And as the U.S.-China conflict has expanded beyond trade and morphed into strategic rivalry, technological competition between the two countries is intensifying, especially in cutting-edge sectors like 5G, artificial intelligence (AI), and advanced semiconductors for dual-use - both military and civilian purposes. The U.S. has focused on channeling efforts to pressure and keep China in check in these sectors. Washington regrets its past interdependent relationship with China, which has eventually locked itself in a strategic competition with Beijing. It is therefore pushing for financial and institutional decoupling, especially in the cutting-edge sector. It is hard to say that China’s recent technological advancement was made possible only through illegal practices, such as forced technology transfer or theft. It is in a way attributable to China’s open-door policy; the country would not have been able to make advancements in cutting-edge technology by relying solely on significant R&D investment without the exchange of advanced technologies with the outside world. This explains why the U.S. is ramping up efforts to thoroughly decouple from China to maintain its lead in the technology race amid growing rivalry with China.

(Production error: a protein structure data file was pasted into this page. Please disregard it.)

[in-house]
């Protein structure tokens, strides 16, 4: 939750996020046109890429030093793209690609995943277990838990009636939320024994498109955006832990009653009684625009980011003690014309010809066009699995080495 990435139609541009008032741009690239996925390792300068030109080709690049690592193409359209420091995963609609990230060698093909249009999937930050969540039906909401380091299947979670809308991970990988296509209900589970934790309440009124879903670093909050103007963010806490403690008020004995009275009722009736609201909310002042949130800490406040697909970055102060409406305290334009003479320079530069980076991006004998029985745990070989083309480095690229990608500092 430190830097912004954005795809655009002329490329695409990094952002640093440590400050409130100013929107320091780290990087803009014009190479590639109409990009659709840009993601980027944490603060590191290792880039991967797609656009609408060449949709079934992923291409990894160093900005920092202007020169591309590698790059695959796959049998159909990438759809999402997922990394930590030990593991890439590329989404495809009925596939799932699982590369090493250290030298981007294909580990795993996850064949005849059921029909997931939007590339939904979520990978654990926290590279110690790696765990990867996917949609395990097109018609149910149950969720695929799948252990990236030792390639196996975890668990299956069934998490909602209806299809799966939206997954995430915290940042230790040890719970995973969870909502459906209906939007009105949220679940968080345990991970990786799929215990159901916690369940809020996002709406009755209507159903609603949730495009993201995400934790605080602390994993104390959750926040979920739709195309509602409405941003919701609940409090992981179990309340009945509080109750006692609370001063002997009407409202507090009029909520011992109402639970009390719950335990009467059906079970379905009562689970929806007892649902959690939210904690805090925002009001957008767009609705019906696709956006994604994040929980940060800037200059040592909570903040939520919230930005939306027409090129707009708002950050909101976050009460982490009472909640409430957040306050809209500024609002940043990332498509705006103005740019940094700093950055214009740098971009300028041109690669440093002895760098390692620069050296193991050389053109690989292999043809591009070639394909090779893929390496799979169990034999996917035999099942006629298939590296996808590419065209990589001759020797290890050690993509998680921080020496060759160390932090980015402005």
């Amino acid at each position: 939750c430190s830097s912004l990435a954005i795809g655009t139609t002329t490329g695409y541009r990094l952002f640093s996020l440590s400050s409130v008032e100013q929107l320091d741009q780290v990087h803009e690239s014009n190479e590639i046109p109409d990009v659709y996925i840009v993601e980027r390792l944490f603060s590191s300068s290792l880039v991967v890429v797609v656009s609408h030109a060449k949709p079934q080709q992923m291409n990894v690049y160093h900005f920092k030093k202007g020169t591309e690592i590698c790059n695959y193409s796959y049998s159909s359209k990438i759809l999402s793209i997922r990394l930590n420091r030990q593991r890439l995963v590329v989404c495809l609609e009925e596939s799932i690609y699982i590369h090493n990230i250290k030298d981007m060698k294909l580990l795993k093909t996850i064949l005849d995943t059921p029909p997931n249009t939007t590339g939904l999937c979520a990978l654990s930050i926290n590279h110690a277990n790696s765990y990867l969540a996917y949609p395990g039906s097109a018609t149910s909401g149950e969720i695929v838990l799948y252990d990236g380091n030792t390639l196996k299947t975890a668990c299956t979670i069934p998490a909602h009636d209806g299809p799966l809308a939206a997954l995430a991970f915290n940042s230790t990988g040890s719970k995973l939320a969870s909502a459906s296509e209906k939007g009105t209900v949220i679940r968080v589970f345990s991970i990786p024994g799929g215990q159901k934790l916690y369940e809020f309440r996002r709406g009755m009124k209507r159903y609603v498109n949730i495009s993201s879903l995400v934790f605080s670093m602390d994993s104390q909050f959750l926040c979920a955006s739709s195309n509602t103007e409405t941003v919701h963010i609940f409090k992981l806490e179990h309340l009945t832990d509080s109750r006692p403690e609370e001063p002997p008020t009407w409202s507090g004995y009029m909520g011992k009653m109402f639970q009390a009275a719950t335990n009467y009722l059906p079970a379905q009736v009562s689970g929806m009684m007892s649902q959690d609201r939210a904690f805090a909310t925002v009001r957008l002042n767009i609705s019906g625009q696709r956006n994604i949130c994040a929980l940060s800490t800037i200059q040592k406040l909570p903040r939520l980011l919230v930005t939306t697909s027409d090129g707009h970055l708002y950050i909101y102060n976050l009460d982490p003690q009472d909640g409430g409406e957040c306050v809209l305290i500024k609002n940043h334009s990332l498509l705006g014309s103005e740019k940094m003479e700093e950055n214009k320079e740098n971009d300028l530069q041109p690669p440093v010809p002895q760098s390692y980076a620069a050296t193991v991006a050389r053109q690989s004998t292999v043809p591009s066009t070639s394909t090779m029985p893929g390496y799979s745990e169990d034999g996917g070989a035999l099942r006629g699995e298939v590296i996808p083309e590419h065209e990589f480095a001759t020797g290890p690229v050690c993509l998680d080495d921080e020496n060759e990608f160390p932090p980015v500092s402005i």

With the U.S. heading toward decoupling, China has pushed for “internal circulation”(the domestic cycle of production, distribution, and consumption) as the country’s new growth engine, and linked it up with external markets to create the abovementioned “dual circulation”strategy. Hence, the crux of China’s dual circulation is about how to successfully spur its domestic demand. As a country’s domestic demand consists of investment and consumption, attention is drawn to whether China’s dual circulation strategy can lift its economy by rebalancing it from investment-led growth to consumption. Giving a boost to consumption can increase imports, and under such a scenario, the U.S. trade deficit with China can be reduced, which will in turn ease tensions between the two sides. Consumption, however, has made up only a small portion of the Chinese economy, and the country’s economic resources have been channeled into helping Chinese companies increase their investment as the Chinese government has pursued investment-driven economic growth. Accordingly, China’s push for a consumption-driven economy could be a politically sensitive decision, as it would hurt entrenched vested interests that have become powerful under Xi Jinping's presidency with the rise of state capitalism – which favors SOEs. This explains why it is not easy for China to rely more on consumption rather than an investment to spur its domestic demand.